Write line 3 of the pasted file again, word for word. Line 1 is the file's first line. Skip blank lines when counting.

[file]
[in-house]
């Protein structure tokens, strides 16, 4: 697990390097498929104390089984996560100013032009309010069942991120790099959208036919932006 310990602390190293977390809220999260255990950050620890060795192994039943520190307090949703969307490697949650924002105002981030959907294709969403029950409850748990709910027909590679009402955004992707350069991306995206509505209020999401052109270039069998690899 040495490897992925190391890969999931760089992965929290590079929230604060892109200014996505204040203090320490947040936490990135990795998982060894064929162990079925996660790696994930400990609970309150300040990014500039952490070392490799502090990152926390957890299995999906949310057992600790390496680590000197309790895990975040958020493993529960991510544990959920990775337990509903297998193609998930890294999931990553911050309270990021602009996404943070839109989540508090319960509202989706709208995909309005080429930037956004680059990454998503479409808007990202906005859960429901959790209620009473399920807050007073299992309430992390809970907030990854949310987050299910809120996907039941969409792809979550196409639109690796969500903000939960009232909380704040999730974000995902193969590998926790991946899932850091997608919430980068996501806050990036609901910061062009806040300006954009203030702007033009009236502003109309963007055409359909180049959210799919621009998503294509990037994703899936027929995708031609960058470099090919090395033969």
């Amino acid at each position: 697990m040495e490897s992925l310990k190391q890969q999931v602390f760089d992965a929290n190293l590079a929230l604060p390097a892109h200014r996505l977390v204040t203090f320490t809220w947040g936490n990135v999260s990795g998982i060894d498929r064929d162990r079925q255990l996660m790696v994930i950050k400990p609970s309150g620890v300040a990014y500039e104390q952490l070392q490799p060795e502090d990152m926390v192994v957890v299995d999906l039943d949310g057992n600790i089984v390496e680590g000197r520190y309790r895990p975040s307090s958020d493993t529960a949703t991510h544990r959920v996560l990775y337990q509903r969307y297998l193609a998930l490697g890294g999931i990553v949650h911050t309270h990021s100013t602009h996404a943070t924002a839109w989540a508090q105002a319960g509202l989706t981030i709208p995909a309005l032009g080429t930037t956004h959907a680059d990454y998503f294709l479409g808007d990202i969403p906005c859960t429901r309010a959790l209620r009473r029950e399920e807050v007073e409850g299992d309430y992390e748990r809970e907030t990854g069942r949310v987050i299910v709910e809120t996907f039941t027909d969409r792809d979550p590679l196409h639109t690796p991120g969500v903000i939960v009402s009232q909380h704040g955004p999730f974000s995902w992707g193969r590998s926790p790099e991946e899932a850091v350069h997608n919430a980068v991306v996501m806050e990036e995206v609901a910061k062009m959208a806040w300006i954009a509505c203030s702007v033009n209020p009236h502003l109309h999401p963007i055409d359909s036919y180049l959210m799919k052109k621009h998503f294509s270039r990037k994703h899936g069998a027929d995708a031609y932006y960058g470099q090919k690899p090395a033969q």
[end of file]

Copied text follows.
């Amino acid at each position: 697990m040495e490897s992925l310990k190391q890969q999931v602390f760089d992965a929290n190293l590079a929230l604060p390097a892109h200014r996505l977390v204040t203090f320490t809220w947040g936490n990135v999260s990795g998982i060894d498929r064929d162990r079925q255990l996660m790696v994930i950050k400990p609970s309150g620890v300040a990014y500039e104390q952490l070392q490799p060795e502090d990152m926390v192994v957890v299995d999906l039943d949310g057992n600790i089984v390496e680590g000197r520190y309790r895990p975040s307090s958020d493993t529960a949703t991510h544990r959920v996560l990775y337990q509903r969307y297998l193609a998930l490697g890294g999931i990553v949650h911050t309270h990021s100013t602009h996404a943070t924002a839109w989540a508090q105002a319960g509202l989706t981030i709208p995909a309005l032009g080429t930037t956004h959907a680059d990454y998503f294709l479409g808007d990202i969403p906005c859960t429901r309010a959790l209620r009473r029950e399920e807050v007073e409850g299992d309430y992390e748990r809970e907030t990854g069942r949310v987050i299910v709910e809120t996907f039941t027909d969409r792809d979550p590679l196409h639109t690796p991120g969500v903000i939960v009402s009232q909380h704040g955004p999730f974000s995902w992707g193969r590998s926790p790099e991946e899932a850091v350069h997608n919430a980068v991306v996501m806050e990036e995206v609901a910061k062009m959208a806040w300006i954009a509505c203030s702007v033009n209020p009236h502003l109309h999401p963007i055409d359909s036919y180049l959210m799919k052109k621009h998503f294509s270039r990037k994703h899936g069998a027929d995708a031609y932006y960058g470099q090919k690899p090395a033969q």